Auto parts maker Delphi Corp., a major employer in Niagara County, has reached an agreement with General Motors Corp. and investors on a revised plan to exit bankruptcy protection that includes $5.2 billion in financing, Delphi said in a statement.
The financing deal has no bearing on operations at the company's 2,100-job factory in Lockport, spokesman Lindsey Williams said.
An agreement with the United Auto Workers that provides for "buy-downs" of union workers had already received bankruptcy court approval, he said.
The buy-downs began Oct. 31, reducing senior workers' wages at Lockport and other plants by about 40 percent in return for lump-sum bonuses.
The new exit plan, details of which were expected to be filed Thursday in U.S. Bankruptcy Court in New York, is smaller than a plan unveiled Sept. 6, which called for $7.1 billion in net funded debt, Delphi said.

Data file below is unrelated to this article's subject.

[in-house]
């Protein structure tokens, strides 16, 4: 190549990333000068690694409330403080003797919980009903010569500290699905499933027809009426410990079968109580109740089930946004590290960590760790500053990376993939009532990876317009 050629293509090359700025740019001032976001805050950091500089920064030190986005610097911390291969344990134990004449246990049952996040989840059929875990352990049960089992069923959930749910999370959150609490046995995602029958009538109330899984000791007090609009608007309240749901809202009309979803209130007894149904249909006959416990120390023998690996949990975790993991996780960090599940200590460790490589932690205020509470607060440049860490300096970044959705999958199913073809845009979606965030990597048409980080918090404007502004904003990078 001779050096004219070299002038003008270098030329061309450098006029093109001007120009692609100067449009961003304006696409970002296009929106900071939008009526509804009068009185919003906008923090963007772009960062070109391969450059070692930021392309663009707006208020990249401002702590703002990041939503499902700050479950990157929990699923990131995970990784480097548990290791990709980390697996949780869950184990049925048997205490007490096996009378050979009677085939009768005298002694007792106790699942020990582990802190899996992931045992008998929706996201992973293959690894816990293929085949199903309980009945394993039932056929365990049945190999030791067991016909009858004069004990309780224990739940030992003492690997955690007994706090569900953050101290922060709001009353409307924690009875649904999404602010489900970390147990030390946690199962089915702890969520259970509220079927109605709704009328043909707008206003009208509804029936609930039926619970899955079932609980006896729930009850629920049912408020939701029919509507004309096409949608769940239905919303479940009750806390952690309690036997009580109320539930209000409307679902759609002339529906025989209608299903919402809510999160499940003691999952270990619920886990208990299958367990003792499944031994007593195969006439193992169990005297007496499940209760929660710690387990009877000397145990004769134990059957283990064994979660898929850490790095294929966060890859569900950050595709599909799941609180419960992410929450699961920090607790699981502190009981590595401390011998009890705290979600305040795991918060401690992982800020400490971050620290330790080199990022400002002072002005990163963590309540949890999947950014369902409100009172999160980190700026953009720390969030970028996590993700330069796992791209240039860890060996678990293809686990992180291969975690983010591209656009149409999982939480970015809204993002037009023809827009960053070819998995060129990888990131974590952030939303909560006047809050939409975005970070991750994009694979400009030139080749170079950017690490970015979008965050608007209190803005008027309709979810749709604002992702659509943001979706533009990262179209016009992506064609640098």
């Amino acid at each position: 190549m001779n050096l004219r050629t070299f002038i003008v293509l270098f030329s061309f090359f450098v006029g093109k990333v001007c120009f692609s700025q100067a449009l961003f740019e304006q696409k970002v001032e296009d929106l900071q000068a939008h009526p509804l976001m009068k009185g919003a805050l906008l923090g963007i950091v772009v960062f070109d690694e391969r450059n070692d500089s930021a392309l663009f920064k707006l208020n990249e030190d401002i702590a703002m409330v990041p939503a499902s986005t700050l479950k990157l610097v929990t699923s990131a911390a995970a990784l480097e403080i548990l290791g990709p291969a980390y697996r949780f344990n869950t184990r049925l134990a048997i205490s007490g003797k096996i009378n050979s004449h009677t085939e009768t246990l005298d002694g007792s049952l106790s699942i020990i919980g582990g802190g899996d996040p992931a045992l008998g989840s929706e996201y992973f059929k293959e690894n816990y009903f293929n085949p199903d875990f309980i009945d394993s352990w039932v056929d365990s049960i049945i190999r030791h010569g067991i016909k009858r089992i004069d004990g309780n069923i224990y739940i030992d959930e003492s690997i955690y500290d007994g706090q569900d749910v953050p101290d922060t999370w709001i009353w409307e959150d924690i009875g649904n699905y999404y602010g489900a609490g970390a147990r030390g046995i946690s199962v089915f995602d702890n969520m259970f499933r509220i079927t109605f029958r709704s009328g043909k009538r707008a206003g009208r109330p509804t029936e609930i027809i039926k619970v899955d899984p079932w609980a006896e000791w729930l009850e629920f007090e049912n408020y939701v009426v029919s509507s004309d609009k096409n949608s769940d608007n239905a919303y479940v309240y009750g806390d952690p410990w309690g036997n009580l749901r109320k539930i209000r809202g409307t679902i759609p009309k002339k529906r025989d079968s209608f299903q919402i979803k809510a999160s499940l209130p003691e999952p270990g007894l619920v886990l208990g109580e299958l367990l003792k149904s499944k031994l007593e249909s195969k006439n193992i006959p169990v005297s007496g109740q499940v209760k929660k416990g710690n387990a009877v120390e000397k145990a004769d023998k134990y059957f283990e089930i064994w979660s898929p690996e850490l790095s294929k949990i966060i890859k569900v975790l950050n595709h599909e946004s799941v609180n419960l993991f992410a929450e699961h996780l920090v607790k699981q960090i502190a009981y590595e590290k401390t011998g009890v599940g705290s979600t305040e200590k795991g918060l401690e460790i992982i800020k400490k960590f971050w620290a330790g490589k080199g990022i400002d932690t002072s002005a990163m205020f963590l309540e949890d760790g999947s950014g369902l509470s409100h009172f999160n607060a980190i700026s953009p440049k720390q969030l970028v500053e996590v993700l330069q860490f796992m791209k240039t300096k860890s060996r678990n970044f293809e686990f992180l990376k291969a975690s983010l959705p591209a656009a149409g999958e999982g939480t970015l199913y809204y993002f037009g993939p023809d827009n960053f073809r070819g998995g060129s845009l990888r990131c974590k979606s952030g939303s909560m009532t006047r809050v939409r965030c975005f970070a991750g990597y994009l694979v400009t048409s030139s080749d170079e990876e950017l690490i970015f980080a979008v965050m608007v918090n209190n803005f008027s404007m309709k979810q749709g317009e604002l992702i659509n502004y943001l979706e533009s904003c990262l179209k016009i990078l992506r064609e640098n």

"Today's filings, which have been agreed upon by GM and all of our plan investors, are the cornerstones of a plan of reorganization that we believe can be achieved during this challenging capital markets environment," John Sheehan, Delphi's chief restructuring officer, said in a statement Thursday.
The plan's investment group is led by an affiliate of the private equity firm Appaloosa Management LP.
Delphi said in its statement that its creditors' committee opposes the amended plan, as does its equity committee. Delphi said it would continue to work toward consensus among its stakeholders, including the two committees.
Delphi, GM's former parts-making operation which was spun off as a separate company, filed for bankruptcy protection in October 2005. The company had hoped to emerge from Chapter 11 by the end of 2007, but because of the tight credit market, it now expects that to take place in the first quarter of next year.
Plants including Lockport will continue operating during the bankruptcy exit process, Williams said.